Top 5 surf songs: What’s your favorite?
Surfing and music go together like wine and cheese, Laverne and Shirley or Germany and trying to take over Europe. From Dick Dale to the Beach Boys to the Agent Orange, surf music kind of began in the 1960s and then died in the 80s. Of course it didn’t really die, as many bands of the original genre have continued, but I don’t know if there have been any significant developments since those days. Man or Astro-man maybe?
A recent article for the Guardian has asked readers to recommend songs about the coast. The article highlights the song West Coast by Lana del Rey, which is nice enough, though she sounds like she’s eating a peanut butter sandwich during the verses.
Anyway the Guardian piece got me thinking about surf music and how I can only really identify 3 kinds: The early harmony-rich sounds of the Beach Boys and Jan and Dean; the instrumental surf rock of the Ventures and Dick Dale; and 80s surf punk like, well… the Surf Punks. So I thought I’d do a little research and then list a few of my favorite examples of what I might consider surf music from across the ages.
JFA — Beach Blanket Bong Out: The title is a hardcore parody of the silly 1965 film Beach Blanket Bingo, but it just reminds me of surfing and skating in the mid 1980s.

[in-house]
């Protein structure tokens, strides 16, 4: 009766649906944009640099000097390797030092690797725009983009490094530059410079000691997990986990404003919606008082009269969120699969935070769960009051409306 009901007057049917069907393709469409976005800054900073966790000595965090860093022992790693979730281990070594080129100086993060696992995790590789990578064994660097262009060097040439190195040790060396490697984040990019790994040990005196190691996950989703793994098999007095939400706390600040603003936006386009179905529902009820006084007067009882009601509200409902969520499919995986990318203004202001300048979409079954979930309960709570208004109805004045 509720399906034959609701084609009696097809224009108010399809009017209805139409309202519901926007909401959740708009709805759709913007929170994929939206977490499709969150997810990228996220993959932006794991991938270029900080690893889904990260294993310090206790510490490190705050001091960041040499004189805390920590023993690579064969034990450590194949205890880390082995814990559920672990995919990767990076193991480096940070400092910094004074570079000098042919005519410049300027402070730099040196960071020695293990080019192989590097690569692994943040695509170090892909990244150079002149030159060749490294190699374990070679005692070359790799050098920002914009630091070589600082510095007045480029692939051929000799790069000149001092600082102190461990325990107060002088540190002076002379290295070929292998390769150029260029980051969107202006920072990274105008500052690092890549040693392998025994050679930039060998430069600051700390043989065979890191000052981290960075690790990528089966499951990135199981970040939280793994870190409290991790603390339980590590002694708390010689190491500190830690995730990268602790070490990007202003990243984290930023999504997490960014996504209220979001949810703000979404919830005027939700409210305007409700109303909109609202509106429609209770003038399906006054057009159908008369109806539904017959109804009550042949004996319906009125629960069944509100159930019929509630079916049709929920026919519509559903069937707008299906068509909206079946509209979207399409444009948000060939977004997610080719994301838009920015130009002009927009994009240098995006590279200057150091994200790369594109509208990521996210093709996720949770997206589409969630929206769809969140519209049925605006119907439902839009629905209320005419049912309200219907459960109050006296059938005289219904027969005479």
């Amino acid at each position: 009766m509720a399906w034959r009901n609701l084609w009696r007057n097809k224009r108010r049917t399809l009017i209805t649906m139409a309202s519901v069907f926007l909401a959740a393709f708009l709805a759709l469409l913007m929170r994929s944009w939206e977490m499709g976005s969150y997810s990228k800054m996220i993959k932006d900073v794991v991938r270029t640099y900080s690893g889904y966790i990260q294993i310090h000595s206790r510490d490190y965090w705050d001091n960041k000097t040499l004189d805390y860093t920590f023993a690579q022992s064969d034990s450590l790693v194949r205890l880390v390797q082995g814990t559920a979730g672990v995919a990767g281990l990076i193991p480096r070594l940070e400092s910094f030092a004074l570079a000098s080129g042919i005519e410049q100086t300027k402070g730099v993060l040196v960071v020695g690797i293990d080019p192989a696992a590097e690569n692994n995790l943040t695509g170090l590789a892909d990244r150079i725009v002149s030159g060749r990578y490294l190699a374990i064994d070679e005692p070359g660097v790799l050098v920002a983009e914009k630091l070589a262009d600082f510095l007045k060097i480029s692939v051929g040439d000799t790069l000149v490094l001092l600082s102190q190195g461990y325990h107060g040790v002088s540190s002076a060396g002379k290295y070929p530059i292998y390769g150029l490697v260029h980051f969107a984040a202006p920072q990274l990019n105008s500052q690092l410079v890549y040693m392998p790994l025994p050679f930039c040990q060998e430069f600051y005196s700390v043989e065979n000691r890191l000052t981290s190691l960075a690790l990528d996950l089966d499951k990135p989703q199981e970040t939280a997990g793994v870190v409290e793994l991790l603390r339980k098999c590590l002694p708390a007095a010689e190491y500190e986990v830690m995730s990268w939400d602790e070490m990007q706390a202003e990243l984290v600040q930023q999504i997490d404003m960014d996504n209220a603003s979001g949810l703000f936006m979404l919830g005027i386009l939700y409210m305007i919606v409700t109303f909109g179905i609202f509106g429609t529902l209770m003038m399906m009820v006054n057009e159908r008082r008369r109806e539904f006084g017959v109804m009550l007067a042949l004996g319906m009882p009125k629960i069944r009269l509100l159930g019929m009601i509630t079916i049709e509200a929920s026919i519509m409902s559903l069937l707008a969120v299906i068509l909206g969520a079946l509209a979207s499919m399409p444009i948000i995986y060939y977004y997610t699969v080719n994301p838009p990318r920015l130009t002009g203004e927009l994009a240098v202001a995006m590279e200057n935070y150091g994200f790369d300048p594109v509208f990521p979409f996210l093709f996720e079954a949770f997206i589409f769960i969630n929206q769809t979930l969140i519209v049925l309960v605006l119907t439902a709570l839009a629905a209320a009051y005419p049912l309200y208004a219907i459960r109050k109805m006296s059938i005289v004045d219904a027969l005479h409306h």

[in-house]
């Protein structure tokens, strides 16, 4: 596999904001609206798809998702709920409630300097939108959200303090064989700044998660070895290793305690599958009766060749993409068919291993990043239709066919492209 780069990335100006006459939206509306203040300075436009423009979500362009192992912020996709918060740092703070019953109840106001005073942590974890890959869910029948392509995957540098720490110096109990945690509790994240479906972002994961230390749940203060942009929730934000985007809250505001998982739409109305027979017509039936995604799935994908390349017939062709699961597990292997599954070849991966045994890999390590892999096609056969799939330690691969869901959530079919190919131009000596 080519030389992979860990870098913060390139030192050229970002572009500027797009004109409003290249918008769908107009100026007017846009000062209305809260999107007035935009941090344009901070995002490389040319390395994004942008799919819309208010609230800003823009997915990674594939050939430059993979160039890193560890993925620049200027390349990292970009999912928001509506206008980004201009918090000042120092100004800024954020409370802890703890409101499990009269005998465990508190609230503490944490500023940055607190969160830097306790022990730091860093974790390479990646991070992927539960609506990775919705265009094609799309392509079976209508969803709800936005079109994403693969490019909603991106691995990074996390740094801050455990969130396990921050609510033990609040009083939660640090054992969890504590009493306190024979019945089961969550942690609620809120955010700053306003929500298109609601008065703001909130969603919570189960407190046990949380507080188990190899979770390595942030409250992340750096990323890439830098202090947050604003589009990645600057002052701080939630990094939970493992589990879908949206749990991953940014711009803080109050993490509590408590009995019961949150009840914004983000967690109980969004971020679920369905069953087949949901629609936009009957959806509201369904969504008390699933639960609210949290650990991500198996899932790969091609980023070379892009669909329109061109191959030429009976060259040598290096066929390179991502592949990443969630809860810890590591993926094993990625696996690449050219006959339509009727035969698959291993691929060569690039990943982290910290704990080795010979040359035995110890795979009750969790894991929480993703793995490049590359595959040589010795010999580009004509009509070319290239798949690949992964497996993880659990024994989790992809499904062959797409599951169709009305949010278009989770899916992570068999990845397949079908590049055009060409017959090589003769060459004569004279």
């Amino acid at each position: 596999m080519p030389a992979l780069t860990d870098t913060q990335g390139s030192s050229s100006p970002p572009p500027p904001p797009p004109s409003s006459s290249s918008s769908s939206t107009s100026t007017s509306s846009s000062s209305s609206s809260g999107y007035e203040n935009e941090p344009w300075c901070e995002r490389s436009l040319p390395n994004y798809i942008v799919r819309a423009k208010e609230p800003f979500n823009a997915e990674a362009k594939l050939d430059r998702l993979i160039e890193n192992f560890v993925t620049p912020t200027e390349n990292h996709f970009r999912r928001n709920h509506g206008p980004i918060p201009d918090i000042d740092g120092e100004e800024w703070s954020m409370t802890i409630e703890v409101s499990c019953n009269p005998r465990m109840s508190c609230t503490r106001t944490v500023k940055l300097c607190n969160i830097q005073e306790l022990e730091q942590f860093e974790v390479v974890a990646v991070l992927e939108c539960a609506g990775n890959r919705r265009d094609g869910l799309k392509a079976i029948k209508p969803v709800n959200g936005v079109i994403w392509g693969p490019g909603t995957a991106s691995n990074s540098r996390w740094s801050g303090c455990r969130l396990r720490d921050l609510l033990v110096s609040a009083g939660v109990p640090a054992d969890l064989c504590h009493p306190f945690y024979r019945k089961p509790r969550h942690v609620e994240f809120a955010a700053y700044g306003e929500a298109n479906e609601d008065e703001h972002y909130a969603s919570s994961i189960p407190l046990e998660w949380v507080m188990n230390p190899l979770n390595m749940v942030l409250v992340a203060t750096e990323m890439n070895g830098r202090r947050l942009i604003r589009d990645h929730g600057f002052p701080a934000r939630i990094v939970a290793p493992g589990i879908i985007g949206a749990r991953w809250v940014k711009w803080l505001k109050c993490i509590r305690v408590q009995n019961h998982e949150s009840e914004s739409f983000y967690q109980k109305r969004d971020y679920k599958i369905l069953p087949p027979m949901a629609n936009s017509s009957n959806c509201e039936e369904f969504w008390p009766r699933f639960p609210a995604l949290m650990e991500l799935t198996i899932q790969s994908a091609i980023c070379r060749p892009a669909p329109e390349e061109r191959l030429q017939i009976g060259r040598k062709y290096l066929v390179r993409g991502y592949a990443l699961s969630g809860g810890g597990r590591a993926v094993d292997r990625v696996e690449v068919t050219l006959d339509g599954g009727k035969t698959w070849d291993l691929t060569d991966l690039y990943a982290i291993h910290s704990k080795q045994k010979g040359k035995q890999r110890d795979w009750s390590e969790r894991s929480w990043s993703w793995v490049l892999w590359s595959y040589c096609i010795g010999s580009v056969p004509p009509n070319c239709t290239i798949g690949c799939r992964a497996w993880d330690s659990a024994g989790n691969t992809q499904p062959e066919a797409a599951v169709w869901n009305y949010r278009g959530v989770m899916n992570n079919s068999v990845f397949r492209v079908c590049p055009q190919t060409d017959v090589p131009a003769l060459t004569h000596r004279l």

The Beach Boys — Good Vibrations: A typical choice maybe, but this “pocket symphony” is the band’s best song and perhaps the best surf music ever created. It’s one of those rare tracks I can call a “perfect song”.
Jane’s Addiction — Ocean Size: Are they surf music? I think this song qualifies as music for hard-rocking punky surfers and as a bonus it’s got a video with the band’s singer, Perry Farrell, surfing.
Dick Dale and the Deltones — Misirlou: This surf song classic had a bit of a revival via Pulp Fiction, but it’s actually a surfed up version of a Greek rebetiko song going as far back as 1927.
The Astronauts — Baja: In my opinion the coolest, weirdest of the original surf songs. Covered by many, but the best-known version is by the Astronauts from 1963.
Like the list? Hate it? What are some of your favorite examples of surf music?
Lead image by Yoshihito ISOMURA (Flickr CC)